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Unit information: Animal Disease 1 in 2021/22

Unit name Animal Disease 1
Unit code VETS20016
Credit points 0
Level of study I/5
Teaching block(s) Teaching Block 4 (weeks 1-24)
Unit director Professor. Eisler
Open unit status Not open

Completion of BVSc 1


All other units in BVSc 2

School/department Bristol Veterinary School
Faculty Faculty of Health Sciences

Description including Unit Aims

In the Animal Disease 1 unit students will apply their knowledge and understanding of the structure and function of healthy animals while learning about mechanisms and agents of disease, the body’s response to disease processes, and the management and prevention of diseases. The unit’s structure and delivery will aim to support integration of the knowledge of cause, effect, therapy and prevention of diseases as applied to individuals, groups and populations. The unit will lead into the Clinical Veterinary Science and One Health unit in Year 3 which develops the animal disease and one health themes further and integrates them into the third theme in the BVSc in which clinical case management, advanced problem solving and clinical reasoning skills are developed. Animal Disease 1 will continue to develop students’ capacity for lifelong learning and foster an understanding of the importance of basic science in clinical practice.

Intended Learning Outcomes

By the end of the unit students will be able to:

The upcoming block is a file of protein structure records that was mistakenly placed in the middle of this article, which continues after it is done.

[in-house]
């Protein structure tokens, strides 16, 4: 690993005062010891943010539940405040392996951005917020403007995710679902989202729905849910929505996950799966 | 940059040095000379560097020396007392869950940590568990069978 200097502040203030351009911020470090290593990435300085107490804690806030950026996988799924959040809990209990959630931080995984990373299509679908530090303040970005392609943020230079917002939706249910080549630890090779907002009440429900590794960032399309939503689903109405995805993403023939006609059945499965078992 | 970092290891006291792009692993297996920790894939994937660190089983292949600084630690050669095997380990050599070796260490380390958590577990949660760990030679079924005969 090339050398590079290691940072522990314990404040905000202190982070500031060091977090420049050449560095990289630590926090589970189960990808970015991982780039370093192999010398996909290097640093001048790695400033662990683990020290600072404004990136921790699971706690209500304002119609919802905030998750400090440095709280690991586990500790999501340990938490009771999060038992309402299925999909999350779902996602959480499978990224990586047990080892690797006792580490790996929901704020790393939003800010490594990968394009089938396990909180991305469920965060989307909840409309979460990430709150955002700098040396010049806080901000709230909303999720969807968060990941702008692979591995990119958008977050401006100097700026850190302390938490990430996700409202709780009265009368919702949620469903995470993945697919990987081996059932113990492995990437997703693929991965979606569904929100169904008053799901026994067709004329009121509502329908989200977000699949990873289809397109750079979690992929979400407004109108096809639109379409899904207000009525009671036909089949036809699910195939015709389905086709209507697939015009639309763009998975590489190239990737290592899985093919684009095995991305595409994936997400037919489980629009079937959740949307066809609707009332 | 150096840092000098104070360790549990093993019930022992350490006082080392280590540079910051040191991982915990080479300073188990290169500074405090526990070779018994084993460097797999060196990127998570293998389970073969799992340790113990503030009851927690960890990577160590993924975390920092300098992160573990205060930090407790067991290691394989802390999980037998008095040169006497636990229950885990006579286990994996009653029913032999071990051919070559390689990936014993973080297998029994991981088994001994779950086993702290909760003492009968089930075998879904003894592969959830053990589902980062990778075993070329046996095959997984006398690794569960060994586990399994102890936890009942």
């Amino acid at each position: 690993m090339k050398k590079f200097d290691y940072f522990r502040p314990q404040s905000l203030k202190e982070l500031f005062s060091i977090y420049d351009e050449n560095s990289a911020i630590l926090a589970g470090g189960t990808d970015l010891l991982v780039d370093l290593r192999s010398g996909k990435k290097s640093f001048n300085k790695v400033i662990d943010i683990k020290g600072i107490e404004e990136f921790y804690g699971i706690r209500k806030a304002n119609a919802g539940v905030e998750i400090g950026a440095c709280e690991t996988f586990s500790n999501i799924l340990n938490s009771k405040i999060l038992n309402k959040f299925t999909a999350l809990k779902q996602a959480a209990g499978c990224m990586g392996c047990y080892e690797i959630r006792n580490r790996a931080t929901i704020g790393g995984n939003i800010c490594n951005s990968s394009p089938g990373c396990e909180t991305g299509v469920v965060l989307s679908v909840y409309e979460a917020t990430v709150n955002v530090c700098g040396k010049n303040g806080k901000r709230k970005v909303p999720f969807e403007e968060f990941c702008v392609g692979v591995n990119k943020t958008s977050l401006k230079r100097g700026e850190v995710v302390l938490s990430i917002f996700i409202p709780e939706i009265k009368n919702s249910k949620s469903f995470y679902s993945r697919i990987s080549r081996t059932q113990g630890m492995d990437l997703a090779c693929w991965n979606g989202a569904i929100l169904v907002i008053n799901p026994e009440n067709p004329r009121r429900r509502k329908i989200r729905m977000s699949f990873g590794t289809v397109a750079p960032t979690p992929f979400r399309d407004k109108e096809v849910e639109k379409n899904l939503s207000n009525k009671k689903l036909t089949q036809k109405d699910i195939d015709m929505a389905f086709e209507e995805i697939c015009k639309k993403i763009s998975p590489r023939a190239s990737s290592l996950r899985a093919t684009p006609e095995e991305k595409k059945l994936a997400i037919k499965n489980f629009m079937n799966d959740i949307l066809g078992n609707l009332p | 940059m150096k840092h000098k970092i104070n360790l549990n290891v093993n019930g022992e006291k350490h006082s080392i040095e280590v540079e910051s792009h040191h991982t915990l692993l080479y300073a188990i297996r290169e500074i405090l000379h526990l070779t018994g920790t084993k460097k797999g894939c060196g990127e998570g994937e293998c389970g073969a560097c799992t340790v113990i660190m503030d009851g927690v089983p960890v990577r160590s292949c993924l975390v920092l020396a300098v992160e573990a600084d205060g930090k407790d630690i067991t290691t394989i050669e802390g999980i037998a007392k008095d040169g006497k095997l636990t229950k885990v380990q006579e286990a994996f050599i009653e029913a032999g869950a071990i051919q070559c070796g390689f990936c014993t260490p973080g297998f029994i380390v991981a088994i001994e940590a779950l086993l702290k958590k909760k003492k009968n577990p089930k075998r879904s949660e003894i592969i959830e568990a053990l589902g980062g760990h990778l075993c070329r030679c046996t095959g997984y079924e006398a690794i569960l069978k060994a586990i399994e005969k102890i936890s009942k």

• Explain the scientific basis of the body’s responses to disease, including inflammation and healing, immunology and general pathology
  • Identify and describe pathological changes at molecular, cellular and tissue levels and relate these to the aetiology, pathogenesis, diagnosis and prognosis of disease
  • Identify and describe microbes of importance to veterinary practice and public health and summarise the mechanisms by which they cause disease.
  • List the main drugs used in the treatment and prevention of infectious and non-infectious diseases, and describe and explain their mechanisms of action
  • Describe the basic principles of pharmacokinetics, analyse and interpret data on changing concentrations or amounts of a drug or its metabolites in body tissues and fluids, and explain the fate of the drug within body or processes leading to its excretion
  • List the major ecto and endo-parasites of veterinary importance, describe their pathobiology and transmission cycles and explain the importance of these for effective treatment, control and prevention of parasitic diseases
  • Recognise the relationships between animal health and global human health, and explain the importance of emerging and zoonotic infections and the ‘One Health’ approach
  • Describe the regulation of veterinary medicinal products in the UK, explain the importance of resistance to antimicrobial and antiparasitic agents and discuss mechanisms involved.
  • Explain the importance of risk analysis in relation to animal disease control and describe the application of HACCP to food safety